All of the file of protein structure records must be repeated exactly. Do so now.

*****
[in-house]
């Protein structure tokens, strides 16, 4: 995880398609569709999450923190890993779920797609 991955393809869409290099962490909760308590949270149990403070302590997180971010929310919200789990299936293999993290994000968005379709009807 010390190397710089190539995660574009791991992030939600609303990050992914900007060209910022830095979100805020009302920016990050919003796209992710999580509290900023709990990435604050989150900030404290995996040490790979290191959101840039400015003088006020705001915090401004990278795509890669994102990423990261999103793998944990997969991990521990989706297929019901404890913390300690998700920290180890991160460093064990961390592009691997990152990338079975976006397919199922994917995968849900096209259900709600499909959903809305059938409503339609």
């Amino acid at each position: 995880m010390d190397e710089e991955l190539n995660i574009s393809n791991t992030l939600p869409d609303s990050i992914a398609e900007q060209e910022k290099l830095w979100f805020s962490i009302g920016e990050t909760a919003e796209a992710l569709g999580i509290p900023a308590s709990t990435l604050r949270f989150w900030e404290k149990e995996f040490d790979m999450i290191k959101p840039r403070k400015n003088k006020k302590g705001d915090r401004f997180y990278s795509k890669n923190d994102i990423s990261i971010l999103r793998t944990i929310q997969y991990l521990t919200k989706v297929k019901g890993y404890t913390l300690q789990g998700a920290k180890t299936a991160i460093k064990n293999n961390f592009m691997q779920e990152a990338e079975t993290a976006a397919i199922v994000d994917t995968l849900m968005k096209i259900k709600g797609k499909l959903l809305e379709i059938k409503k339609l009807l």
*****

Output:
[in-house]
């Protein structure tokens, strides 16, 4: 995880398609569709999450923190890993779920797609 991955393809869409290099962490909760308590949270149990403070302590997180971010929310919200789990299936293999993290994000968005379709009807 010390190397710089190539995660574009791991992030939600609303990050992914900007060209910022830095979100805020009302920016990050919003796209992710999580509290900023709990990435604050989150900030404290995996040490790979290191959101840039400015003088006020705001915090401004990278795509890669994102990423990261999103793998944990997969991990521990989706297929019901404890913390300690998700920290180890991160460093064990961390592009691997990152990338079975976006397919199922994917995968849900096209259900709600499909959903809305059938409503339609």
């Amino acid at each position: 995880m010390d190397e710089e991955l190539n995660i574009s393809n791991t992030l939600p869409d609303s990050i992914a398609e900007q060209e910022k290099l830095w979100f805020s962490i009302g920016e990050t909760a919003e796209a992710l569709g999580i509290p900023a308590s709990t990435l604050r949270f989150w900030e404290k149990e995996f040490d790979m999450i290191k959101p840039r403070k400015n003088k006020k302590g705001d915090r401004f997180y990278s795509k890669n923190d994102i990423s990261i971010l999103r793998t944990i929310q997969y991990l521990t919200k989706v297929k019901g890993y404890t913390l300690q789990g998700a920290k180890t299936a991160i460093k064990n293999n961390f592009m691997q779920e990152a990338e079975t993290a976006a397919i199922v994000d994917t995968l849900m968005k096209i259900k709600g797609k499909l959903l809305e379709i059938k409503k339609l009807l």